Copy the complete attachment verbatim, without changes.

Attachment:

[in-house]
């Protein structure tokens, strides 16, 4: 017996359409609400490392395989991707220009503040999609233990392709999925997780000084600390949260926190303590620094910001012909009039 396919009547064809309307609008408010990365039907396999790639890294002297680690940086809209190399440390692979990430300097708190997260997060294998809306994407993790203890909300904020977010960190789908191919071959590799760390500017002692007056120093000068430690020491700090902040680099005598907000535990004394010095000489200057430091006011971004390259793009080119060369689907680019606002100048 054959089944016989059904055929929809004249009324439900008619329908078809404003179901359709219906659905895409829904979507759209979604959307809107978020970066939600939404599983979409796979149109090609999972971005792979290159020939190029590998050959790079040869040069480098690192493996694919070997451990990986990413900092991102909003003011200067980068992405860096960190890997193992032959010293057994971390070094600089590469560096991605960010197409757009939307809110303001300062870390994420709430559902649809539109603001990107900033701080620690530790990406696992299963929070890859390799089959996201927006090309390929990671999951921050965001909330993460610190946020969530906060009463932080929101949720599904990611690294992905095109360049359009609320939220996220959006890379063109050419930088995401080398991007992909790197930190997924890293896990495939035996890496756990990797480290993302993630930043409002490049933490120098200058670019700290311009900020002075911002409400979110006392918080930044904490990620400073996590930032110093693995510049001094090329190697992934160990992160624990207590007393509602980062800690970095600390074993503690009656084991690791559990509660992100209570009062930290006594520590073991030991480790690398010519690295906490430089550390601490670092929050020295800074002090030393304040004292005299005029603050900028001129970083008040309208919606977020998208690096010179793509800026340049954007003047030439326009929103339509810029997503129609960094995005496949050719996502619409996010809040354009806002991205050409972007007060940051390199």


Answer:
[in-house]
């Protein structure tokens, strides 16, 4: 017996359409609400490392395989991707220009503040999609233990392709999925997780000084600390949260926190303590620094910001012909009039 396919009547064809309307609008408010990365039907396999790639890294002297680690940086809209190399440390692979990430300097708190997260997060294998809306994407993790203890909300904020977010960190789908191919071959590799760390500017002692007056120093000068430690020491700090902040680099005598907000535990004394010095000489200057430091006011971004390259793009080119060369689907680019606002100048 054959089944016989059904055929929809004249009324439900008619329908078809404003179901359709219906659905895409829904979507759209979604959307809107978020970066939600939404599983979409796979149109090609999972971005792979290159020939190029590998050959790079040869040069480098690192493996694919070997451990990986990413900092991102909003003011200067980068992405860096960190890997193992032959010293057994971390070094600089590469560096991605960010197409757009939307809110303001300062870390994420709430559902649809539109603001990107900033701080620690530790990406696992299963929070890859390799089959996201927006090309390929990671999951921050965001909330993460610190946020969530906060009463932080929101949720599904990611690294992905095109360049359009609320939220996220959006890379063109050419930088995401080398991007992909790197930190997924890293896990495939035996890496756990990797480290993302993630930043409002490049933490120098200058670019700290311009900020002075911002409400979110006392918080930044904490990620400073996590930032110093693995510049001094090329190697992934160990992160624990207590007393509602980062800690970095600390074993503690009656084991690791559990509660992100209570009062930290006594520590073991030991480790690398010519690295906490430089550390601490670092929050020295800074002090030393304040004292005299005029603050900028001129970083008040309208919606977020998208690096010179793509800026340049954007003047030439326009929103339509810029997503129609960094995005496949050719996502619409996010809040354009806002991205050409972007007060940051390199």